I'm ready to embrace the small and symbolic traditions that I once thought of as archaic
Is it too late to celebrate the Feast of the Epiphany? I ask this because in the Western (Latin) Church we actually celebrated it yesterday while today I have come across a book, Nazareth Family Spirituality by Catherine Doherty, founder of Madonna House, edited by Fr Blair Bernard, with a chapter on “Epiphany Customs and Blessings”. I am annoyed with myself for not knowing about them. Indeed, I have irrationally resented the Orthodox Church for somehow “appropriating” this great feast, while we in the West often take it as the day simply to clear up after Christmas.
Fr Bernard notes that the Epiphany celebration emerged from the Church in Egypt, not Rome. He adds that the Roman Church emphasises the adoration of the Magi while the Eastern Churches stress the baptism of Jesus. They celebrate the “Blessing of the Waters”, a ceremony involving prayer and throwing a cross into a body of water on this day.
A coffee cake, round and decorated like a king’s crown, may be served at the Epiphany, with three shiny coins hidden in it. When someone gets a piece with a coin, it means they will take an hour of prayer, if possible before the Blessed Sacrament, to ask God’s blessing on the whole family.
Idly looking at Facebook yesterday (not a very spiritual activity), I noticed that several people posted about writing with chalk on their doorposts. Thinking these were merely archaic rituals, practised by antiquarians with a penchant for the past, I avoided them. Now I read in Catherine Doherty’s book that it is a common practice in Eastern Europe: a piece of chalk is blessed, then used to make an inscription on the lintel of the front door, with the current year’s dates, the initials of the three Magi (C, M and B for Caspar, Melchior and Balthasar), interspersed with small crosses.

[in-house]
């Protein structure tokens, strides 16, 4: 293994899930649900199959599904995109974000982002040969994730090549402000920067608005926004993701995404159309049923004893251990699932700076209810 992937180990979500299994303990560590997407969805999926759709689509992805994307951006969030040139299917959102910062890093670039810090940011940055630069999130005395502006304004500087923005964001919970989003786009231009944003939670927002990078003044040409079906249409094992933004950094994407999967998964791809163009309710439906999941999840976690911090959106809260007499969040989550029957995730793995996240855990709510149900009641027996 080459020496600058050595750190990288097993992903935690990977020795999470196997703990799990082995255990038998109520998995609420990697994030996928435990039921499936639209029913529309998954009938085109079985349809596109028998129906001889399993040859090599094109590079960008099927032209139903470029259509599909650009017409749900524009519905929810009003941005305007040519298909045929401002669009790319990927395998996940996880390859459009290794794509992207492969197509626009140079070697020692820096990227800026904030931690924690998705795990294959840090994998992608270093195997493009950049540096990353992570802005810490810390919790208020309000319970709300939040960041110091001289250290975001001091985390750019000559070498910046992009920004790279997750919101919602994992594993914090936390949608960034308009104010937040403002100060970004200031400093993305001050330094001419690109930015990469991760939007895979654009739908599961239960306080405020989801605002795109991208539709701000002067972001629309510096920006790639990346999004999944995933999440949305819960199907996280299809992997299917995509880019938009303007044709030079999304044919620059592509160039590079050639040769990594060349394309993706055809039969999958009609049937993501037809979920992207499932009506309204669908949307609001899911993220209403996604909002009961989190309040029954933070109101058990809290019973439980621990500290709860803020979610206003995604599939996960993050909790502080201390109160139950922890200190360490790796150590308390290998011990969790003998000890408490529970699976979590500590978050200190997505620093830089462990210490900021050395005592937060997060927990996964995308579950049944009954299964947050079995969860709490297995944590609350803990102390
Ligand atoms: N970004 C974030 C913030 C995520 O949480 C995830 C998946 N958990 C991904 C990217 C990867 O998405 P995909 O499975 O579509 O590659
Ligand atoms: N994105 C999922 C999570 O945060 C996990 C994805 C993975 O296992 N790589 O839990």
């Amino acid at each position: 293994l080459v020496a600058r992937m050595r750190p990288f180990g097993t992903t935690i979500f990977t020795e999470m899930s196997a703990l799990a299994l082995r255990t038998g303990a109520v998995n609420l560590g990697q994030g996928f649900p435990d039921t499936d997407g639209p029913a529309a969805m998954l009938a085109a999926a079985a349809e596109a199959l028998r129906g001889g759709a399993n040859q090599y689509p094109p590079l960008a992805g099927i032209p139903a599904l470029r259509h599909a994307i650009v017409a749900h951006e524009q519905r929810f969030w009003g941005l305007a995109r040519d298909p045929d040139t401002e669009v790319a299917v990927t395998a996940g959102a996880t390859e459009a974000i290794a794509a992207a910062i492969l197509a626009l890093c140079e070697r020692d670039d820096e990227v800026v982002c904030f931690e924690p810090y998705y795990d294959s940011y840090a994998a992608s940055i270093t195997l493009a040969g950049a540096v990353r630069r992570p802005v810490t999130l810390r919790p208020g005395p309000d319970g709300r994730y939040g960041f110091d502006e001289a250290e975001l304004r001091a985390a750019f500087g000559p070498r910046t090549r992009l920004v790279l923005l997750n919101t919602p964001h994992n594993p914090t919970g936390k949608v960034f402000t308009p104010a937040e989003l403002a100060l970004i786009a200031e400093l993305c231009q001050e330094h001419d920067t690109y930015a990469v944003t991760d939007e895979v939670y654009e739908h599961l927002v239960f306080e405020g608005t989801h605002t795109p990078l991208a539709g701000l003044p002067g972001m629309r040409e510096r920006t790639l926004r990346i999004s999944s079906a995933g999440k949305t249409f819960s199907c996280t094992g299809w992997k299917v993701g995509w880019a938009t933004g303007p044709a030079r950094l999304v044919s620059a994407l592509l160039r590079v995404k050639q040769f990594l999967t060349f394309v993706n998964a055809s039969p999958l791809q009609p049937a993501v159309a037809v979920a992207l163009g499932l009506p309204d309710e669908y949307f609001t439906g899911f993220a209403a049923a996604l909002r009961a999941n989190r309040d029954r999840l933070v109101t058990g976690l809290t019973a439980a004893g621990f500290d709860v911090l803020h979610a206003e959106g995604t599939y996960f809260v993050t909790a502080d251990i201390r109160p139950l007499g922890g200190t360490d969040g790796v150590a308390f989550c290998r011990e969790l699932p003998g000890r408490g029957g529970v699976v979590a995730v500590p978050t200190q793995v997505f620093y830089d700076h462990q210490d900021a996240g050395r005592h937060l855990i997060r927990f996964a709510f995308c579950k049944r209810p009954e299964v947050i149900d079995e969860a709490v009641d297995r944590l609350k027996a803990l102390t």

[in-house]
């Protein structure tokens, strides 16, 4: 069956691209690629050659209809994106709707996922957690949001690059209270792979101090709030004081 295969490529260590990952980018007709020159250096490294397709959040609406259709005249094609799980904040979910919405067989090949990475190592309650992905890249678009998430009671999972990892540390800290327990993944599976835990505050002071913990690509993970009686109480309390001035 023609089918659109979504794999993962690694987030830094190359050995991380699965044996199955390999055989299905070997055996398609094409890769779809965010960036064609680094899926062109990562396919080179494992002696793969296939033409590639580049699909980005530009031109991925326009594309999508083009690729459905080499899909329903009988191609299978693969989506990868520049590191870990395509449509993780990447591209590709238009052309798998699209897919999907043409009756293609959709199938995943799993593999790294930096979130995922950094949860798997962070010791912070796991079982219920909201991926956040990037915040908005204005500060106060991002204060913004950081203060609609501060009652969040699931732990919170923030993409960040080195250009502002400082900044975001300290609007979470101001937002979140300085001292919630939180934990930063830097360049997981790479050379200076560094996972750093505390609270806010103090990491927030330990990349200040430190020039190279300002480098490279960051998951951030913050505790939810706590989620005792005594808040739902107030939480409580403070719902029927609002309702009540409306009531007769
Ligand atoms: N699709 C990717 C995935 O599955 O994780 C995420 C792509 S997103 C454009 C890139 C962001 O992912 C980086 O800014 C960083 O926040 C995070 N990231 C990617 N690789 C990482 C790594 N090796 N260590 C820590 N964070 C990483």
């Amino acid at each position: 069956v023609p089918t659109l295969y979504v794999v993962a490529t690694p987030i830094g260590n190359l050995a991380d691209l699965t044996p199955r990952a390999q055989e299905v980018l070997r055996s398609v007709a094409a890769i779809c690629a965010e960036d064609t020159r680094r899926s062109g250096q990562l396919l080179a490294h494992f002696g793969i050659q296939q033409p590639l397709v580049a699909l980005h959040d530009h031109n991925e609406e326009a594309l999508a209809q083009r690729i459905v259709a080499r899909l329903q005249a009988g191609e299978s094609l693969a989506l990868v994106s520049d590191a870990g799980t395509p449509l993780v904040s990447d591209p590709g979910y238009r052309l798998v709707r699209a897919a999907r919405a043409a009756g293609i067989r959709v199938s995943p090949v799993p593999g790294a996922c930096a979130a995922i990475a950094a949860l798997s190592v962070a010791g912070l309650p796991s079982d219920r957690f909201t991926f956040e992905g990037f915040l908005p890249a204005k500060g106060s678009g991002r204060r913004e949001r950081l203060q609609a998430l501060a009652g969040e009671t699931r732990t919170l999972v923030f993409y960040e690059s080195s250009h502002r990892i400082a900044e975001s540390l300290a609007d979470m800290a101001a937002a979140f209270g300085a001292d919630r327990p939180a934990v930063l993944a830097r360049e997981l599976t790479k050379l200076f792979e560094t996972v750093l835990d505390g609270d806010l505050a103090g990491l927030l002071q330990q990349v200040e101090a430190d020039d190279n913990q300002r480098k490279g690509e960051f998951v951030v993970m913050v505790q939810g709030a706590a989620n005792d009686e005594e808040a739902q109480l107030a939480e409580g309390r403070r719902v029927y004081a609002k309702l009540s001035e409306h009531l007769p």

The author recalls that in Russia people used to make enormous stars and put them over their “isbas” (log cabins). She also describes the custom followed at Madonna House, where three men dressed as “kings” move from table to table in the dining room with trays of brightly coloured cards in the shape of crowns or stars with a word or phrase on them. People pick out a card with a particular virtue or quality of soul inscribed on it and “throughout the remainder of the year, the recipients are to exercise their particular gifts in the practical work of daily living.”
I mention all this to highlight my own ignorance and to resolve to observe not just the formal liturgy for Epiphany in future, but also the small, symbolic and beautiful customs associated with it.